I love setting goals - for myself and for others. In fact, it's one of the first things I tell my members to do. I ask them to consider their ultimate goal, along with smaller goals along the way. Some think of it as a fun exercise that doesn't really affect how successful they'll be, while others fill two or three pages. In the end, my most successful members are the ones who have a clear image in their minds of what they're aiming to achieve and what it will take to get there.
All goal setting is great, but in my years helping people achieve their goals, I've realized that long-term goal setting is especially beneficial to weight loss success. Short-term, event-specific goals - like trying to drop a few pounds before your high school reunion - don't set you up for long-term success. After all, if all you're working towards is looking great for that one event, you'll likely backslide as soon as it's over.
Long-term goals have multiple advantages over their short-term counterparts and can be invaluable in achieving healthy-living success. Keep the following tips in mind when setting your fitness goals:
- Be realistic. When setting your weight-loss goals, remember that The Biggest Loser - while a reality TV show - is still a TV show. You don't have dietitians telling you exactly what to eat (or stocking your kitchen), and you don't have personal trainers spending eight hours a day in the gym with you. Barring surgical intervention or some truly unhealthy choices, you won't lose 100 pounds in four months. If you want to lose weight, be realistic about how much you want to lose and how much time and effort it will take to lose it.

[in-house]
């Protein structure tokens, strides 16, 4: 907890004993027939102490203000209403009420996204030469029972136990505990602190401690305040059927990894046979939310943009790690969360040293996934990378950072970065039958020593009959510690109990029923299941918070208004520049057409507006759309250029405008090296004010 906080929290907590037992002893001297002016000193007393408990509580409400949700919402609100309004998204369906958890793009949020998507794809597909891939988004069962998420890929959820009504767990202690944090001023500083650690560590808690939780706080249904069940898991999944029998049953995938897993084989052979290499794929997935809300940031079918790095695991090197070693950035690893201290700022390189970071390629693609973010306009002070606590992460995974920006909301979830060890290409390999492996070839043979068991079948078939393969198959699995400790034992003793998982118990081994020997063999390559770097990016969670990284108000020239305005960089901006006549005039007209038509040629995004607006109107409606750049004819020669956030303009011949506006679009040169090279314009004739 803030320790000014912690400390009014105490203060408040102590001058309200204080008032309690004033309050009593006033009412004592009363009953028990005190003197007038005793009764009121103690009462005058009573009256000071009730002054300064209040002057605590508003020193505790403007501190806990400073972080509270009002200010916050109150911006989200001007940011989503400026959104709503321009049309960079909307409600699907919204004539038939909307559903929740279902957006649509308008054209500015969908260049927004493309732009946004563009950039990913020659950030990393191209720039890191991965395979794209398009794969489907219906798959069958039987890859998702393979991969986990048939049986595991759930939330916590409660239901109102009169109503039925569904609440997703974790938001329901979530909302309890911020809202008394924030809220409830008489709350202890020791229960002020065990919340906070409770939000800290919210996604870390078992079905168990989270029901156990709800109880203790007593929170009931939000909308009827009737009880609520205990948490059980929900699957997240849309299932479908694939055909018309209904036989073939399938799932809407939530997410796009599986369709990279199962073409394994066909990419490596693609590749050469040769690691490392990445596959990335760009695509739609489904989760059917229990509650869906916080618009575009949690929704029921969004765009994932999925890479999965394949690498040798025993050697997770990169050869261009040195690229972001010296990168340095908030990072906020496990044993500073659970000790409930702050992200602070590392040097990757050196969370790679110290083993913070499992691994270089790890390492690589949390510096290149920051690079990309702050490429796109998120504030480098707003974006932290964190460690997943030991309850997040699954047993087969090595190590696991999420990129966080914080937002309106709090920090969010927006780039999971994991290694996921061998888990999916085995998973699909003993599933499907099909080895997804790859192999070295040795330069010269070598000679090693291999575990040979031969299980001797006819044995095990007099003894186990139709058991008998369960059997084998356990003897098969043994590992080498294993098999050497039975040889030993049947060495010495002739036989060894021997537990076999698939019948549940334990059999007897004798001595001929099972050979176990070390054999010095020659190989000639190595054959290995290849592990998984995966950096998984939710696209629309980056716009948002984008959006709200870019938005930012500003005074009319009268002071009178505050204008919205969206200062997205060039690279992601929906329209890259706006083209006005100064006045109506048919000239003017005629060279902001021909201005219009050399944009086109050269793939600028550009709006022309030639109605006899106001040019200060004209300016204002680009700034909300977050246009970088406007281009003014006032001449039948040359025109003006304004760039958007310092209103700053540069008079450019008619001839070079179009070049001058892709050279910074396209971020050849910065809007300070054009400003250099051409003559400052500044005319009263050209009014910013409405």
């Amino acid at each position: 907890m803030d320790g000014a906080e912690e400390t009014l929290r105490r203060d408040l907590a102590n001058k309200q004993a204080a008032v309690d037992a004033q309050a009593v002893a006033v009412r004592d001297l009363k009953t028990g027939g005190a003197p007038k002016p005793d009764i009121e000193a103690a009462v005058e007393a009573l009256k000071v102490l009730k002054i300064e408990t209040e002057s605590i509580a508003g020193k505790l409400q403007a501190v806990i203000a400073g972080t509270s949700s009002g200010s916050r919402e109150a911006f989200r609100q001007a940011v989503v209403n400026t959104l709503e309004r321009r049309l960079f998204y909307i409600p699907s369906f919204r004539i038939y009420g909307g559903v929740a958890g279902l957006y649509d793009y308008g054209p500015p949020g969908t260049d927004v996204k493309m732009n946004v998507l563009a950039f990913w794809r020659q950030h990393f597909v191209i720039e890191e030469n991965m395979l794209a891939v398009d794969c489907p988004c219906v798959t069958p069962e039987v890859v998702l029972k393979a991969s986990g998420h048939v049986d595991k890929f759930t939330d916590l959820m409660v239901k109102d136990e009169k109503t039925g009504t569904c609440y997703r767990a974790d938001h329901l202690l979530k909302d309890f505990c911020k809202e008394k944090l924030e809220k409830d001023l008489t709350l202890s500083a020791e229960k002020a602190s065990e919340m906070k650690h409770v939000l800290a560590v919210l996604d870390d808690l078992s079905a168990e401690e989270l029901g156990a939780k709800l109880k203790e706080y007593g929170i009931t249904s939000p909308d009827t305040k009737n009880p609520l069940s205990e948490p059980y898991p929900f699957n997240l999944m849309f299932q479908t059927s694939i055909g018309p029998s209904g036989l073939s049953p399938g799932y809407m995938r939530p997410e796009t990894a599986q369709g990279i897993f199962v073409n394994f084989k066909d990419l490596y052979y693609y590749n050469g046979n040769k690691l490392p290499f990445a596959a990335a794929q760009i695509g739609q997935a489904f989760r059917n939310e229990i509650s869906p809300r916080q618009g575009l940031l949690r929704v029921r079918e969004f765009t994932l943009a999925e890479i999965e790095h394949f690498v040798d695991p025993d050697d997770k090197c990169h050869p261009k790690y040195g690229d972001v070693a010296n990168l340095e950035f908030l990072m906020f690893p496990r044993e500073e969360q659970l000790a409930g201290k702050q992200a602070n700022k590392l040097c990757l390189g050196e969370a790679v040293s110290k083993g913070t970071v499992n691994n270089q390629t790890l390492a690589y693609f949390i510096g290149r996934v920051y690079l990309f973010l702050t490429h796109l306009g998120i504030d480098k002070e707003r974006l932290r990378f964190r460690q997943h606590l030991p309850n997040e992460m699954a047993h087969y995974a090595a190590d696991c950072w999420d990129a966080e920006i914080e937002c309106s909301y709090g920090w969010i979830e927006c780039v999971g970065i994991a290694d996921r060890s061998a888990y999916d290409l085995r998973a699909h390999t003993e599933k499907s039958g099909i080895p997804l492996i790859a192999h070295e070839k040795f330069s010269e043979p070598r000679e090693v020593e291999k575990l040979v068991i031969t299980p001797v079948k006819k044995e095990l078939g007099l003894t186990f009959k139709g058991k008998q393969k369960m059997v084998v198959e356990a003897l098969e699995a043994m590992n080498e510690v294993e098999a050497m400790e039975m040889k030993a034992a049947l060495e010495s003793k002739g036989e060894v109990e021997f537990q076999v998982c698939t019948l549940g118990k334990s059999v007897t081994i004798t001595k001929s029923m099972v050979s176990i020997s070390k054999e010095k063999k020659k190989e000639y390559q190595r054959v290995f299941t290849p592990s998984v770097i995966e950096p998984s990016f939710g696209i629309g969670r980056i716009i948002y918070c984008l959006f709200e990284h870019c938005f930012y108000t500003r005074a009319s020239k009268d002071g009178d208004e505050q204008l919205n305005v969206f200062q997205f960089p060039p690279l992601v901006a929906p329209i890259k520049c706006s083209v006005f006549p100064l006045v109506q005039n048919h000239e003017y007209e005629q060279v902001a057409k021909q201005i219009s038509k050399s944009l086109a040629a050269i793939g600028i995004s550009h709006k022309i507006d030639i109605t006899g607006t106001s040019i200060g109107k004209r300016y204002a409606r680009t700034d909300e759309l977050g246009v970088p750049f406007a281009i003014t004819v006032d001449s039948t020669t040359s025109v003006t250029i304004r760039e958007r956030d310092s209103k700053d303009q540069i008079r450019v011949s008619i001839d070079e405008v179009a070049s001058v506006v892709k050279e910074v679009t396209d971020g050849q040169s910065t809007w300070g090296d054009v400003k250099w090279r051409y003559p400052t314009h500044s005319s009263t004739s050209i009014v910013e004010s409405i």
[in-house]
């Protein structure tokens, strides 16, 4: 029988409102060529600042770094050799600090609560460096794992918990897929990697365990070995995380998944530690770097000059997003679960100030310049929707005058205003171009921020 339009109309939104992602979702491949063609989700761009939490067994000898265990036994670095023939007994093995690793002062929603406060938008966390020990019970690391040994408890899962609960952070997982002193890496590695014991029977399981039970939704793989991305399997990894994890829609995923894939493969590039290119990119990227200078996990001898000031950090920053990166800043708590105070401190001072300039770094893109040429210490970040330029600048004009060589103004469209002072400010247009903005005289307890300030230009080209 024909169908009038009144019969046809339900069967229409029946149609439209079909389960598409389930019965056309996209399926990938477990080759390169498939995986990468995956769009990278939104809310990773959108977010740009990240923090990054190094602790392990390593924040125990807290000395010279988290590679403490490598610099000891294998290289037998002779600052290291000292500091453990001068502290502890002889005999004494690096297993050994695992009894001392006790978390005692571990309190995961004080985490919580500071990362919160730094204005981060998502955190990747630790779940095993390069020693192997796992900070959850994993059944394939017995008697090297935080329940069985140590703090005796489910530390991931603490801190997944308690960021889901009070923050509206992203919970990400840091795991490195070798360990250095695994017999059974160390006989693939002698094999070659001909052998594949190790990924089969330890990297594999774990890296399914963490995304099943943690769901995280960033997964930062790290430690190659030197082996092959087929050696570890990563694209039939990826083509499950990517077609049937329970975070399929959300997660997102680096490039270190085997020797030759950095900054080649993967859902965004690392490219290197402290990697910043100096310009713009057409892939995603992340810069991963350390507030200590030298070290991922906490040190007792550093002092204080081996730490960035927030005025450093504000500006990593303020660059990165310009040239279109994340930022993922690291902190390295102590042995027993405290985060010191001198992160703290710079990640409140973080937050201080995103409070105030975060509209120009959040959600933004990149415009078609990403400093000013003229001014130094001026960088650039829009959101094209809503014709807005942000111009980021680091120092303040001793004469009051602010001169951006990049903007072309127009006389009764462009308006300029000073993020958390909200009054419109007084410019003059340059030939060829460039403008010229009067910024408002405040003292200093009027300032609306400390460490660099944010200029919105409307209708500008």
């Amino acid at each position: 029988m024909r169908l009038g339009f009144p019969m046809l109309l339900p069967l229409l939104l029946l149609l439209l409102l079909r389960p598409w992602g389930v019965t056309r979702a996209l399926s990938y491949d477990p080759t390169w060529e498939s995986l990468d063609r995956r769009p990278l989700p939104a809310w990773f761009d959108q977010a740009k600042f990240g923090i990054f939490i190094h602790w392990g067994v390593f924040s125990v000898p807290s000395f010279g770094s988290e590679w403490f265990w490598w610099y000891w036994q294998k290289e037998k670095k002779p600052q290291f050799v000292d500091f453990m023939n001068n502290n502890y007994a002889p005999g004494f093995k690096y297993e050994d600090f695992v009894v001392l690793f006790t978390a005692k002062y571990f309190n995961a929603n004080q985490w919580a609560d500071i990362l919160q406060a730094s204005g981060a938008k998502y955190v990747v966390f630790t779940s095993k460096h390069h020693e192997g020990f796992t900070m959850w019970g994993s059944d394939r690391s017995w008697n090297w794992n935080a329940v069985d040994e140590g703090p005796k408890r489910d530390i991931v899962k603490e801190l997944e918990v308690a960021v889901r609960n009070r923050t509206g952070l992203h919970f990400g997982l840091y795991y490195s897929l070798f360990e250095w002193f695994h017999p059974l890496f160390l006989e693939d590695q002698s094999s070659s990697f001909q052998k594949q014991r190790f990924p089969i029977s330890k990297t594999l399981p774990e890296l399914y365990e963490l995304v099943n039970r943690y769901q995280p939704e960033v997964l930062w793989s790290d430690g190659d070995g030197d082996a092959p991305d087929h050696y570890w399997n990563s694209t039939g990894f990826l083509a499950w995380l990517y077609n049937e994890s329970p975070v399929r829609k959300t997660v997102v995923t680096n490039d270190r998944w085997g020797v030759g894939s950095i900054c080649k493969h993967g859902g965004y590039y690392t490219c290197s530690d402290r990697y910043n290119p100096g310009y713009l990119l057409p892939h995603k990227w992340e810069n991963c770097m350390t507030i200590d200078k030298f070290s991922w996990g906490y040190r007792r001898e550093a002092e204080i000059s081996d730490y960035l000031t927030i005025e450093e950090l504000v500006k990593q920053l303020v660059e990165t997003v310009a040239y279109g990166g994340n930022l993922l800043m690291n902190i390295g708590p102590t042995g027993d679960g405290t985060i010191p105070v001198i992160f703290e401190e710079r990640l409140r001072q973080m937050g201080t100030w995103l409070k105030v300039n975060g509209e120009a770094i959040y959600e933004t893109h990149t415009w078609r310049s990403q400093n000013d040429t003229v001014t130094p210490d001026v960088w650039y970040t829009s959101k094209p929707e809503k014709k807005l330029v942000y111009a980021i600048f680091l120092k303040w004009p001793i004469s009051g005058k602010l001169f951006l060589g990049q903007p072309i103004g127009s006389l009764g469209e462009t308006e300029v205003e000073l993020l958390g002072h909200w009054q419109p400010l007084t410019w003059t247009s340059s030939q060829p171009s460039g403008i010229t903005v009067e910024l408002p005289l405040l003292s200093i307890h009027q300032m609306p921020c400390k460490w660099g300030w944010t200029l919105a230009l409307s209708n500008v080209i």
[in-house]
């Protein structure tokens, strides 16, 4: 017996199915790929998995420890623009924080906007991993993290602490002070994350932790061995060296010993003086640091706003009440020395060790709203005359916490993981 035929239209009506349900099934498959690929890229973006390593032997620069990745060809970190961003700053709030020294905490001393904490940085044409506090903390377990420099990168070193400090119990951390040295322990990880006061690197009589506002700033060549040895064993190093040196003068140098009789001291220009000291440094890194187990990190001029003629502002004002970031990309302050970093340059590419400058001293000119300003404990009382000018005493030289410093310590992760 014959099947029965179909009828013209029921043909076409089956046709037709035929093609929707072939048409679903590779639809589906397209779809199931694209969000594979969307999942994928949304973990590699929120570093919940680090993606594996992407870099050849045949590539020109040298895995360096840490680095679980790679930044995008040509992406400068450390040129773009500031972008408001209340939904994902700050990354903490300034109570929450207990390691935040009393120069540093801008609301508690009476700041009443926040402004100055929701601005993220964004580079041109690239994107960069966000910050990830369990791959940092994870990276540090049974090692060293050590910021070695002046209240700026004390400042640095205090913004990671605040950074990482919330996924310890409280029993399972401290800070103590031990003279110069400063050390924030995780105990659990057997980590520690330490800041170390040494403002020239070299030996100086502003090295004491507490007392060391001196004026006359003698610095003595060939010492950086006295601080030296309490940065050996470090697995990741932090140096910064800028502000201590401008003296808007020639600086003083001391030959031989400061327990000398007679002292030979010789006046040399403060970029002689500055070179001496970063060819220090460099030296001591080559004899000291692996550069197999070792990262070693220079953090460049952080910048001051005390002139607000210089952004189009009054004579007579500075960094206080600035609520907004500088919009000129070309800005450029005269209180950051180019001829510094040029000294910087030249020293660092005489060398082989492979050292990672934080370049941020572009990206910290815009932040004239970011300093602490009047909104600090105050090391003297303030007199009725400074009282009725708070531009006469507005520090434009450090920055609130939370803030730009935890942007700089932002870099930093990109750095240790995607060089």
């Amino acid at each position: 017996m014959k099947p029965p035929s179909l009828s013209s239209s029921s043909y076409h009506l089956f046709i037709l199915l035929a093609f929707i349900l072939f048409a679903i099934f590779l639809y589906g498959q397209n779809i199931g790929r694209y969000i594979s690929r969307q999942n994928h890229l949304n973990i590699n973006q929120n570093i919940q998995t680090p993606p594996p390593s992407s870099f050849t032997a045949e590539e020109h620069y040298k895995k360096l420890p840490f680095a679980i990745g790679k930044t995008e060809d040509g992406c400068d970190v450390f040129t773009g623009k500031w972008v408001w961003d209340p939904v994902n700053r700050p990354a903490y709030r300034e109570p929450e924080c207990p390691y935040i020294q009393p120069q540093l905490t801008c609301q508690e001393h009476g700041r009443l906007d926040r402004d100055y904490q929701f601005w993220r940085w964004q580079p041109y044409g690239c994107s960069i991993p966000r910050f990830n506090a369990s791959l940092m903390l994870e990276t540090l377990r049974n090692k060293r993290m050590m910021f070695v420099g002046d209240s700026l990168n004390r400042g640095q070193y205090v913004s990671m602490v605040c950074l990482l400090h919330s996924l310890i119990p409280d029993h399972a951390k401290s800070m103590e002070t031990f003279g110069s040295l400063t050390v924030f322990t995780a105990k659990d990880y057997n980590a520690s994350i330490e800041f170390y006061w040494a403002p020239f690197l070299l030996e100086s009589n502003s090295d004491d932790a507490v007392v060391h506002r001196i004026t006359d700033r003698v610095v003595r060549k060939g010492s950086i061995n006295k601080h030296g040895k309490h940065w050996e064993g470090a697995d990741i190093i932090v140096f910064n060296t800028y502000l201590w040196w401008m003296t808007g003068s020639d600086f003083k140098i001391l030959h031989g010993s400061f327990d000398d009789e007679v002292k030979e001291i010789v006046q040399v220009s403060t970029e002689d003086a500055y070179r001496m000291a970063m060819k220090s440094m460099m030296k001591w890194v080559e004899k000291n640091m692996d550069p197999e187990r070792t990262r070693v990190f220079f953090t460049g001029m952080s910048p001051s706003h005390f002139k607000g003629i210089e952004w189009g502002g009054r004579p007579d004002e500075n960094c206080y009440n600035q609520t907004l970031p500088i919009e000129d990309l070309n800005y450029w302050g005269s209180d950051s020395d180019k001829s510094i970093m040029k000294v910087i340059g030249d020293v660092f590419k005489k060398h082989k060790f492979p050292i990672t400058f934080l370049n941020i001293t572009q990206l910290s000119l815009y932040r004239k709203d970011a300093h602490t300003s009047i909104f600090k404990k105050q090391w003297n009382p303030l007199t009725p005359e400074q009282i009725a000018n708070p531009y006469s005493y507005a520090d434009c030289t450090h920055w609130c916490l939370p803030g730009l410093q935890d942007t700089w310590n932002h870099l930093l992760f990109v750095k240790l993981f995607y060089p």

- Be specific. "Exercise more" and "eat healthy" are both great goals. But they're pretty vague. If you're a couch potato, exercising more could mean simply standing up to change the channel rather than using the remote. If you want to lose weight, break it down: How often will you exercise and for how long? How many servings of fruits and vegetables will you have each day? What foods will you cut down on or remove from your diet completely?
- Be bold. Give yourself something aspirational to work towards. If you want to be a runner, first find a 5K to train for, then eventually work your way up to a marathon. Just don't try to go from taking a leisurely walk a few times a week to trying to qualify for the New York City Marathon. Setting goals in the distance gives you the opportunity to come up with a plan to meet them, creating healthy habits that last long after you've achieved your short-term goals.